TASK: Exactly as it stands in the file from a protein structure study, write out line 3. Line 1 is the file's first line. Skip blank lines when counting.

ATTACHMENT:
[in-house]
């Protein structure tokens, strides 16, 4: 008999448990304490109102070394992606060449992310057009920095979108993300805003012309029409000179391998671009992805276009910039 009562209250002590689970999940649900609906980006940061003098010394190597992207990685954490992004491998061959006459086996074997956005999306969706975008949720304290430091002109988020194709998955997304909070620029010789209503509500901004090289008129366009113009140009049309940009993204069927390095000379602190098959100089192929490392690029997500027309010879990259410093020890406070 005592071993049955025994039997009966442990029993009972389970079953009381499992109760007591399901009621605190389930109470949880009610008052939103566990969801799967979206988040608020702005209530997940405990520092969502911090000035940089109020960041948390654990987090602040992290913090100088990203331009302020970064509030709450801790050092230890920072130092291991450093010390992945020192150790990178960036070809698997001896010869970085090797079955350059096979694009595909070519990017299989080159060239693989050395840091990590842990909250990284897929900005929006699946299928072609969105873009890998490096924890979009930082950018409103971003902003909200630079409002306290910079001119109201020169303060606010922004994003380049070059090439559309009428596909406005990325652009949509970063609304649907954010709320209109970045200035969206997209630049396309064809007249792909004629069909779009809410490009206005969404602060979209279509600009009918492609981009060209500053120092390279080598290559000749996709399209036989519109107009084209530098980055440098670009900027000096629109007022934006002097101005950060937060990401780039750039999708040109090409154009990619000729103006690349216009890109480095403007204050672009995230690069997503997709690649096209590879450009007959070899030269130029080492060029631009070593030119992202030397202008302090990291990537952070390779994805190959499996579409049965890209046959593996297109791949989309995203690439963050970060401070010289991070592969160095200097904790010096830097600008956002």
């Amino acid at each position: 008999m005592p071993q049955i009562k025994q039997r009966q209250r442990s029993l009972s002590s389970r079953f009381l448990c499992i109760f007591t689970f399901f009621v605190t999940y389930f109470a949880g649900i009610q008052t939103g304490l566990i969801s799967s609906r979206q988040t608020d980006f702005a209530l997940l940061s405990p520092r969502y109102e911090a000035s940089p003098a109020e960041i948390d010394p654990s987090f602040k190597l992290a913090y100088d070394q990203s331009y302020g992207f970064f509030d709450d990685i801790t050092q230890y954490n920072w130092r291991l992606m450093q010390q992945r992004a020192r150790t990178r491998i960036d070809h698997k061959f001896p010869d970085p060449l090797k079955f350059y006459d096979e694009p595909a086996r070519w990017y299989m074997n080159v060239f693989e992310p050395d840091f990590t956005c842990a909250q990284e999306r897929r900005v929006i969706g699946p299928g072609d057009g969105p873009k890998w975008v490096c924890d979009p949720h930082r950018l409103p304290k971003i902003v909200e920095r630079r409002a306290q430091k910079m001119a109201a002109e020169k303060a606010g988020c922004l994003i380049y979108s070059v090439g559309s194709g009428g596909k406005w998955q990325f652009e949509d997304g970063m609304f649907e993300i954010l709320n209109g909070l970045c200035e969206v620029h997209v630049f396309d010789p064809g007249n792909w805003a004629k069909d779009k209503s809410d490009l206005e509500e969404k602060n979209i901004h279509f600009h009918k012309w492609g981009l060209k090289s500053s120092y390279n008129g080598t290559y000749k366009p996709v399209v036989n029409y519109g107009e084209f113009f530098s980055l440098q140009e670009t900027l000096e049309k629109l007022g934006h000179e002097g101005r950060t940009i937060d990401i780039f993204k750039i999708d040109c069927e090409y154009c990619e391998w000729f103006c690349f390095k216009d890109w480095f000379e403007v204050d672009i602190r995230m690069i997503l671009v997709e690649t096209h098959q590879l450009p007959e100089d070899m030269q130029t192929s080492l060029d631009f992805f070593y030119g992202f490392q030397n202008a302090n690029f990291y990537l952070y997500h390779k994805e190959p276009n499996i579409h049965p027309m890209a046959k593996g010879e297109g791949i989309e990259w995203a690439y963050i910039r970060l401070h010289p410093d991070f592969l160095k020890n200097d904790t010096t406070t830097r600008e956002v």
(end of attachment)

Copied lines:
């Amino acid at each position: 008999m005592p071993q049955i009562k025994q039997r009966q209250r442990s029993l009972s002590s389970r079953f009381l448990c499992i109760f007591t689970f399901f009621v605190t999940y389930f109470a949880g649900i009610q008052t939103g304490l566990i969801s799967s609906r979206q988040t608020d980006f702005a209530l997940l940061s405990p520092r969502y109102e911090a000035s940089p003098a109020e960041i948390d010394p654990s987090f602040k190597l992290a913090y100088d070394q990203s331009y302020g992207f970064f509030d709450d990685i801790t050092q230890y954490n920072w130092r291991l992606m450093q010390q992945r992004a020192r150790t990178r491998i960036d070809h698997k061959f001896p010869d970085p060449l090797k079955f350059y006459d096979e694009p595909a086996r070519w990017y299989m074997n080159v060239f693989e992310p050395d840091f990590t956005c842990a909250q990284e999306r897929r900005v929006i969706g699946p299928g072609d057009g969105p873009k890998w975008v490096c924890d979009p949720h930082r950018l409103p304290k971003i902003v909200e920095r630079r409002a306290q430091k910079m001119a109201a002109e020169k303060a606010g988020c922004l994003i380049y979108s070059v090439g559309s194709g009428g596909k406005w998955q990325f652009e949509d997304g970063m609304f649907e993300i954010l709320n209109g909070l970045c200035e969206v620029h997209v630049f396309d010789p064809g007249n792909w805003a004629k069909d779009k209503s809410d490009l206005e509500e969404k602060n979209i901004h279509f600009h009918k012309w492609g981009l060209k090289s500053s120092y390279n008129g080598t290559y000749k366009p996709v399209v036989n029409y519109g107009e084209f113009f530098s980055l440098q140009e670009t900027l000096e049309k629109l007022g934006h000179e002097g101005r950060t940009i937060d990401i780039f993204k750039i999708d040109c069927e090409y154009c990619e391998w000729f103006c690349f390095k216009d890109w480095f000379e403007v204050d672009i602190r995230m690069i997503l671009v997709e690649t096209h098959q590879l450009p007959e100089d070899m030269q130029t192929s080492l060029d631009f992805f070593y030119g992202f490392q030397n202008a302090n690029f990291y990537l952070y997500h390779k994805e190959p276009n499996i579409h049965p027309m890209a046959k593996g010879e297109g791949i989309e990259w995203a690439y963050i910039r970060l401070h010289p410093d991070f592969l160095k020890n200097d904790t010096t406070t830097r600008e956002v």